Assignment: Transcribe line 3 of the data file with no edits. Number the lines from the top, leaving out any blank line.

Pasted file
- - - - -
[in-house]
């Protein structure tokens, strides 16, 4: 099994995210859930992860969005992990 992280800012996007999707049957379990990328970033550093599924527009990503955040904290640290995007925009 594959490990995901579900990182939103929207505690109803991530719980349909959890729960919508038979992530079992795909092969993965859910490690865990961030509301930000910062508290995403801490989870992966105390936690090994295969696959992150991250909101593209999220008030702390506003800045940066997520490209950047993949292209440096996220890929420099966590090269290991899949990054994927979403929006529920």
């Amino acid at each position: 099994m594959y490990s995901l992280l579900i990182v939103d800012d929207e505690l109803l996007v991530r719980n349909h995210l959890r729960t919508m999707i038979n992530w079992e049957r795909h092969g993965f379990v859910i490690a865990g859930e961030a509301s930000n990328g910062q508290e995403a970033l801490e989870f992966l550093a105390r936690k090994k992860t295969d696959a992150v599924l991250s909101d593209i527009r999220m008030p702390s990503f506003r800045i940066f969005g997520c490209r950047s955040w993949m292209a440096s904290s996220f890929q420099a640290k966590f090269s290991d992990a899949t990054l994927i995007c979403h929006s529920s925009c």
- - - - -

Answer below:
């Amino acid at each position: 099994m594959y490990s995901l992280l579900i990182v939103d800012d929207e505690l109803l996007v991530r719980n349909h995210l959890r729960t919508m999707i038979n992530w079992e049957r795909h092969g993965f379990v859910i490690a865990g859930e961030a509301s930000n990328g910062q508290e995403a970033l801490e989870f992966l550093a105390r936690k090994k992860t295969d696959a992150v599924l991250s909101d593209i527009r999220m008030p702390s990503f506003r800045i940066f969005g997520c490209r950047s955040w993949m292209a440096s904290s996220f890929q420099a640290k966590f090269s290991d992990a899949t990054l994927i995007c979403h929006s529920s925009c």